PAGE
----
The biggest problem with old cars is even low speed accidents bust the bodies of the occupants.

      3. MJI Silver badge

        Re: Got any 300TDis handy?


        Actually with the older ones they were not THAT bad.

        If they break they are usually repairable, unlike some of the alternatives.

        The last decent old Defenders if you were taking them to the back of beyond a S/H but correctly coded ECU was a good idea, and a crank sensor a VERY good idea.

        On my contemporary Discovery I have had a few minor breakdowns, fuel pump failed, drove home 140 miles with no fuel pump, bought in part (VDO). Alternator failed (charged battery and went and got a new one), bought in, starter (whacked with breaker bar), bought in, battery consumable (RAC got me started, did not turn off until back home again with a new one).

        Not bad for a near 20 year old car.

  2. Anonymous Coward
    Anonymous Coward

    >If you have a very static system that you're just trying to optimise you're just trying to squeeze that lemon: that's a relational database's kind of work. But it's not about dealing with change

    >...the whole point of graph is your pre-encoding your joins.

    I don't disagree that a graph is a great tool for supply chain management, but it takes some serious cognitive dissonance/fundamental misunderstandings to maintain the simultaneous positions that relational schemas are inflexible because they can't be easily changed and graph schemas are flexible because they're pre-encoded and physically laid out for a specific purpose.

    Any graph practitioner (including myself!) will tell you change is as big a killer - if not bigger - than in relational systems. In warehouse land we have efficient ETL tooling and we have very robust data modeling designs to evolve data (e.g. scd, data vault etc). If you need to change a graph you've probably got no choice but to rewrite the whole thing from scratch, because they are all just lists of pointers under the covers.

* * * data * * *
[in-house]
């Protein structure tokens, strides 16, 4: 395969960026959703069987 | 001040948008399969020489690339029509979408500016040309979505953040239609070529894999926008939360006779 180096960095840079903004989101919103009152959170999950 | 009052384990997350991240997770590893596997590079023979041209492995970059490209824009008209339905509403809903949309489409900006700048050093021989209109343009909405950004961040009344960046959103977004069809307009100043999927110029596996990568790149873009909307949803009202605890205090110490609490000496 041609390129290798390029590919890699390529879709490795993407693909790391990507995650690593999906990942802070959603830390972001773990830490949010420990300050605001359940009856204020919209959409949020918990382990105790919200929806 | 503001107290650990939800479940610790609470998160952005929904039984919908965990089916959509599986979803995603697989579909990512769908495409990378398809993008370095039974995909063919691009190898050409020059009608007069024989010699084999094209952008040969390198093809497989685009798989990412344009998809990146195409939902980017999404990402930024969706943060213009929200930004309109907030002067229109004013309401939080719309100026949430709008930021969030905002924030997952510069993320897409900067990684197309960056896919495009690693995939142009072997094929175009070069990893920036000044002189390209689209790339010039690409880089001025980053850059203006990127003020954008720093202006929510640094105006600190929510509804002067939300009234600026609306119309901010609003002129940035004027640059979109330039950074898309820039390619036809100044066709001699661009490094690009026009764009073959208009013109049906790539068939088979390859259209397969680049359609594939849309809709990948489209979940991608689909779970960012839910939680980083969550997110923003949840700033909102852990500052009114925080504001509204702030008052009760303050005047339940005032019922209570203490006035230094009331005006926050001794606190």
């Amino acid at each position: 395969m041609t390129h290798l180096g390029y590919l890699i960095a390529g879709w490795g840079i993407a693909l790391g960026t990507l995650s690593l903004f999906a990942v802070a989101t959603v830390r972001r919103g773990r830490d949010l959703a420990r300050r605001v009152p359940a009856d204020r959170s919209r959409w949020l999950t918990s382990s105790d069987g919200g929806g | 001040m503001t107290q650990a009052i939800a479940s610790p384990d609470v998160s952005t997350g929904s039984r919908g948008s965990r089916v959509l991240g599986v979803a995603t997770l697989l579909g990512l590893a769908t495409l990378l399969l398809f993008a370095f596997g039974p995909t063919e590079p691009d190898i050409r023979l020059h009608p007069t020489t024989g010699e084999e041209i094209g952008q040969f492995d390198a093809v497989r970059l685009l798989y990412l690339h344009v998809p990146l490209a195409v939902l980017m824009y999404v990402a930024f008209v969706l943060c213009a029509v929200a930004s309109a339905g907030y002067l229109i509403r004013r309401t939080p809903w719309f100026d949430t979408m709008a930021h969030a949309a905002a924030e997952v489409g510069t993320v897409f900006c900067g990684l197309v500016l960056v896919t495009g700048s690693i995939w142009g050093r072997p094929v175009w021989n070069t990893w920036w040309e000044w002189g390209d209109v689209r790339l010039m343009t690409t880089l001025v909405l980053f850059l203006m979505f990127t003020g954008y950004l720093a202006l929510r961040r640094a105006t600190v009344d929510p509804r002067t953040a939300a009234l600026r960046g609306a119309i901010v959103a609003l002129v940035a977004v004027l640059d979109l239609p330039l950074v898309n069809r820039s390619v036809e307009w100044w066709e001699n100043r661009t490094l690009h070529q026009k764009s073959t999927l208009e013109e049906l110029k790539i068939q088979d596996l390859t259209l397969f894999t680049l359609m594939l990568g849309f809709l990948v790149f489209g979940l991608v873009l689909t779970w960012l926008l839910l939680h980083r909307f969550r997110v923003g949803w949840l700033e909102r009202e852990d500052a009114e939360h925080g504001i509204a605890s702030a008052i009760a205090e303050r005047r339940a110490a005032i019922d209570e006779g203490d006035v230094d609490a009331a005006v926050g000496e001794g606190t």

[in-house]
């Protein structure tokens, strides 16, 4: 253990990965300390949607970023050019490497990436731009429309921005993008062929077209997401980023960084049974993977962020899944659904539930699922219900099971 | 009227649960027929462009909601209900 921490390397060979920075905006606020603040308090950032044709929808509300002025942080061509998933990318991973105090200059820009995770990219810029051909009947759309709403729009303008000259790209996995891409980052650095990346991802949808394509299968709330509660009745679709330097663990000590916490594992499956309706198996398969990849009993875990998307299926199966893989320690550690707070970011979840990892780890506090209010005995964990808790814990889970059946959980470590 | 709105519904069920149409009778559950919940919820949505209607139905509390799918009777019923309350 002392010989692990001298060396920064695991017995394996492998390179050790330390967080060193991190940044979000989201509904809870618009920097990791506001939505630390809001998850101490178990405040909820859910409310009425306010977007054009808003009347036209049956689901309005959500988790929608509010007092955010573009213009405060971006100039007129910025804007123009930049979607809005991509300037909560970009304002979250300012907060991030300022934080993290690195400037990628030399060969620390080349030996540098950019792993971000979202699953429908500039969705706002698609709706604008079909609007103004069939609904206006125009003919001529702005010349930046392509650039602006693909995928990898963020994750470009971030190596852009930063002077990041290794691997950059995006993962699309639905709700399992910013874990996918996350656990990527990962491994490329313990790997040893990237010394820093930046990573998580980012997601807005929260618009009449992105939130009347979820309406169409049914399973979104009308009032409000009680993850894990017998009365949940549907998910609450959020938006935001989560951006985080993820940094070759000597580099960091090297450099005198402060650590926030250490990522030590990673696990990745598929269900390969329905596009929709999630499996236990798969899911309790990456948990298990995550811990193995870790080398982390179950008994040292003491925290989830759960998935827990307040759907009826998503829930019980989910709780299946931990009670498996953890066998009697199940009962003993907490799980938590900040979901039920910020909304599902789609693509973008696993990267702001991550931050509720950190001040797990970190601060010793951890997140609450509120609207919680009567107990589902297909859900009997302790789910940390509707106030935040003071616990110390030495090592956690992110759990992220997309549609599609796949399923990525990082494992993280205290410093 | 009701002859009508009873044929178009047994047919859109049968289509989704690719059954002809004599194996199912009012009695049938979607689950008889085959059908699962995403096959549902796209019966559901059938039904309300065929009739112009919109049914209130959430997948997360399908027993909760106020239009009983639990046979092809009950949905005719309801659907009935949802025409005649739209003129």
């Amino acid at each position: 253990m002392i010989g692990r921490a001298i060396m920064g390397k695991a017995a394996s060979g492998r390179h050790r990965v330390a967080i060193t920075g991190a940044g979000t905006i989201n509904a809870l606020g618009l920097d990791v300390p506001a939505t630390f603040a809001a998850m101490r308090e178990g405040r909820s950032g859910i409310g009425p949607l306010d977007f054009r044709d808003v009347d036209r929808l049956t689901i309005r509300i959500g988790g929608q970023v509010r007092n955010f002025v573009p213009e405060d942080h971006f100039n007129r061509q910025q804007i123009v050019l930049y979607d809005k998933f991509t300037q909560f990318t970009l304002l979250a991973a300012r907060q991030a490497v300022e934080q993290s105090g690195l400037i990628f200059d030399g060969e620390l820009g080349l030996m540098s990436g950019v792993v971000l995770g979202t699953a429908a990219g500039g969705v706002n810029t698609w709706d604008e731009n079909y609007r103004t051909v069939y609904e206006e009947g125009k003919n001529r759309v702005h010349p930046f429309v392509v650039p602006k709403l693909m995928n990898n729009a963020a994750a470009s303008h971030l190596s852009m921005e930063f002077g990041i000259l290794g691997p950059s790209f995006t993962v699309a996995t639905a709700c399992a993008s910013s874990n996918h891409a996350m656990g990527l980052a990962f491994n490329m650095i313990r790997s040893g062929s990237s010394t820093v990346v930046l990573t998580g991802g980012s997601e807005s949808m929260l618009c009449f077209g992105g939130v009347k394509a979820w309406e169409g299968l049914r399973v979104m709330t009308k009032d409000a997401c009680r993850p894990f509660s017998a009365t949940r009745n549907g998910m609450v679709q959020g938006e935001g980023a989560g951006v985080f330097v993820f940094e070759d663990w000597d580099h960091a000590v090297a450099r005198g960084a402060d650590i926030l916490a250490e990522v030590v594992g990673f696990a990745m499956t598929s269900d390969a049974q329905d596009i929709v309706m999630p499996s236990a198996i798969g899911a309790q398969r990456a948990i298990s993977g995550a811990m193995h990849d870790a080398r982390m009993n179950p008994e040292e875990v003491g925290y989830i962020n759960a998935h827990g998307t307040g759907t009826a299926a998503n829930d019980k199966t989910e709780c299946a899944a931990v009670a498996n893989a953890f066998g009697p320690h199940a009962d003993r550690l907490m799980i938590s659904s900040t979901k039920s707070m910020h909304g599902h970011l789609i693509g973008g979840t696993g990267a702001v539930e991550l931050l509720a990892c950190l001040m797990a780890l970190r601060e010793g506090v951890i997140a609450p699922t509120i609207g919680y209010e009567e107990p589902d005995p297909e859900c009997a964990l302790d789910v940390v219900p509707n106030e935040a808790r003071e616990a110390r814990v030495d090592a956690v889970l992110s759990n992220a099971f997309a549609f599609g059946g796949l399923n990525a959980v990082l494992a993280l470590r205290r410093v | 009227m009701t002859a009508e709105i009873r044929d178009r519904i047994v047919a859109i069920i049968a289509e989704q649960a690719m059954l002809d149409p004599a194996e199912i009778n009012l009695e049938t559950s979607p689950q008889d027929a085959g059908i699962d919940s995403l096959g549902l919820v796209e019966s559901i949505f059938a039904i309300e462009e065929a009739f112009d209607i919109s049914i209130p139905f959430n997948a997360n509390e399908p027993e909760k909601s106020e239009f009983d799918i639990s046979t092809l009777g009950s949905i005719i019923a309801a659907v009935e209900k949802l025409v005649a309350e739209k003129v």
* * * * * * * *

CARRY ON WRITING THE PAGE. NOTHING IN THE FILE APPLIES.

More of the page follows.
And that's the point you discover just how bad the world of bulk-transformation graph tooling really is.

    1. Claptrap314 Silver badge

      I recall during a presentation of a major non-sql database, the question was asked about schema changes. "Yeah--don't do that." They were not even a little bit shy about it. Their position was, "Figure out your data. Then come talk to us." At the time that was shocking. I've learned a bit more about data since then, and I think I might get what's going on.

      Hyper-optimized for shape H --not for I.

  3. Anonymous South African Coward Bronze badge

    ...Harry Powell...

    Why am I thinking of Harry Potter?

  4. Pascal Monett Silver badge

    "you can't just stop the factory"

    Um, in point of fact, if you are missing a critical component in your production process, I don't see that you have the choice.

    Of course, you can likely make vehicles while you wait for tow bars, but when you make engines and you don't get the chips they need, you're gonna have to stop making them until you do.

    This wonderful world of JIT production is going to have to get back to grips with the notion of stock (oops, a beancounter just fainted).

    1. Commswonk

      Re: "you can't just stop the factory"

      This wonderful world of JIT production is going to have to get back to grips with the notion of stock (oops, a beancounter just fainted).

      (My bold)

      A good start, but something more permanent would be better.

      Please try harder.

  5. Abominator

    Is Versant DB still about? That I remember you could build exceedingly large graphs in and was extremely fast.

    I see TigerGraph is written in C++ and headquartered in Redwood City....just like Versant. What are the chances?

  6. trevorde Silver badge

    Solution looking for a problem

    Was force to use neo4j on an NHS project as the NHS architect wanted to use 'shiny, shiny'. There was no graph-like data in the project.

    1. AMBxx Silver badge

      Re: Solution looking for a problem

      Doesn't matter. From my NHS experience, you do the work, roll out the product, then nothing. No users and it's quietly forgotten until someone else comes along with a similar idea.